I was there at the game for the Confusion Bowl,” said Jon. “Not a lot of people down here have ever met anybody that went to Miami of Ohio. I am their first. So I try to give them the best representation of what love and honor really means, what it really looks like.”

Networking is another aspect of Jon’s Miami experience that has positively impacted his professional career, both in engineering and in music. “Miami of Ohio has a strong network,” said Jon. “Anytime you're around Miami of Ohio people it's like an instant family reunion. I mean there's so much love and honor. I've been able to play for presidents because of the fraternity. Those doors that open on a national level and on a global level. Miami of Ohio alums look out for Miami of Ohio alums.”

One Miami alum in particular that Jon is grateful for is Seth Seward ’11, now Assistant Director Of Alumni Relations at Miami University. “I have to give a big shout out to Seth Seward,” said Jon. “He has been a good friend, good contact. He's amazing. He takes care of our kids and makes sure our kids get the full college experience. So I got to give a big shout out to him.”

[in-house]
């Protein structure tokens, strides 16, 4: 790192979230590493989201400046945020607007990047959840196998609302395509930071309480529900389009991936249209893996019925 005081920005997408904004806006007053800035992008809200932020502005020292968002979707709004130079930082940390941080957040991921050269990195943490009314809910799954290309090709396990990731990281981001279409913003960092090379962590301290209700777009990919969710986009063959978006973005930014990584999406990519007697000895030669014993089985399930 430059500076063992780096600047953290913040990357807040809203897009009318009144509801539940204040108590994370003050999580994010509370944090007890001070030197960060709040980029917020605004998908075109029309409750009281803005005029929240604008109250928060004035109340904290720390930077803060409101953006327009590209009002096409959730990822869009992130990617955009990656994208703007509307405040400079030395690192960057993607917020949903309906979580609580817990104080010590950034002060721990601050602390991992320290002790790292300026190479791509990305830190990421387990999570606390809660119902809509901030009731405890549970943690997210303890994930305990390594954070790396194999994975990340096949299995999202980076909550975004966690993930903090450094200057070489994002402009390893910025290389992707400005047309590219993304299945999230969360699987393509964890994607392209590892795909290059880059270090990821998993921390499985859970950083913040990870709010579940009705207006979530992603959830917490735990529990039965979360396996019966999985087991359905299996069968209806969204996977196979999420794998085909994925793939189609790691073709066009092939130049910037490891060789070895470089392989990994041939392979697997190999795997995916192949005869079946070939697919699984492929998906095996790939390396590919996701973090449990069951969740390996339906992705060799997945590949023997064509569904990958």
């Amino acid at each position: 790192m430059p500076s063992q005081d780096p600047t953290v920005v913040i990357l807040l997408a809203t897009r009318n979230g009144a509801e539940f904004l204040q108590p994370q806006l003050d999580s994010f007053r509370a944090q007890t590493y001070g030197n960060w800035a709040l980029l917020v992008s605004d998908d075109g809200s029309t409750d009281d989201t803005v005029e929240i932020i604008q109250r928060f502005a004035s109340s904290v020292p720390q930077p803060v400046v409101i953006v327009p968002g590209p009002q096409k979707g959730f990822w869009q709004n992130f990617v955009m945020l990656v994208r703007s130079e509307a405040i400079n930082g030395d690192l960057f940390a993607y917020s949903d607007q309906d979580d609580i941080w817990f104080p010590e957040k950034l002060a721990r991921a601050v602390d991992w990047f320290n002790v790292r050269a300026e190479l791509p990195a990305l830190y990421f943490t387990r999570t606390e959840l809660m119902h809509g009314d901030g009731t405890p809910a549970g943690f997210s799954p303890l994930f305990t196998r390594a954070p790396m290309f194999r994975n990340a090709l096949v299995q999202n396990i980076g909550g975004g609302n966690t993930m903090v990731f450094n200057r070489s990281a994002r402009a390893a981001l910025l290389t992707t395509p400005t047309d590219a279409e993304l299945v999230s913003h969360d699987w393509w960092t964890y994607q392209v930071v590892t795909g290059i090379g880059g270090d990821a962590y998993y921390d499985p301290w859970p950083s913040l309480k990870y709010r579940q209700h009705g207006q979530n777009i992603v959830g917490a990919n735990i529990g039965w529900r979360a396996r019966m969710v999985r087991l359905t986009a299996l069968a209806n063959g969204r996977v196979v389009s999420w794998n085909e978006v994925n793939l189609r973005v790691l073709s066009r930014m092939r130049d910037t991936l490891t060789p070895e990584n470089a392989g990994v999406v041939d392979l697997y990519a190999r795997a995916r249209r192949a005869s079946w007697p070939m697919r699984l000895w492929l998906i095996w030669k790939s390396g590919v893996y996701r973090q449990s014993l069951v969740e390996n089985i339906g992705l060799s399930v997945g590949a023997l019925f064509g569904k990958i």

Even though he lives and works in the “other” Miami, Jon also holds on to a fondness for on campus cuisine like the famous toasted roll. “Oh, my goodness. They'll change your life,” said Jon. “They’re one of Miami's known cuisines. You got to have that. And you got to go to SDS and get you a turkey grinder.”

Food aside, Jon is grateful for his college experience at Miami. “I really appreciate what Miami of Ohio did for me. The doors that opened, and the college experience I had was amazing.” That college experience has prepared him for a professional career infused throughout with the experience of love and honor.

You can learn more about the Jon Saxx experience at

Text by Katie Rottner, Director of Marketing and Communications for Miami University College of Engineering and Computing. All images © Jon Saxx Entertainment.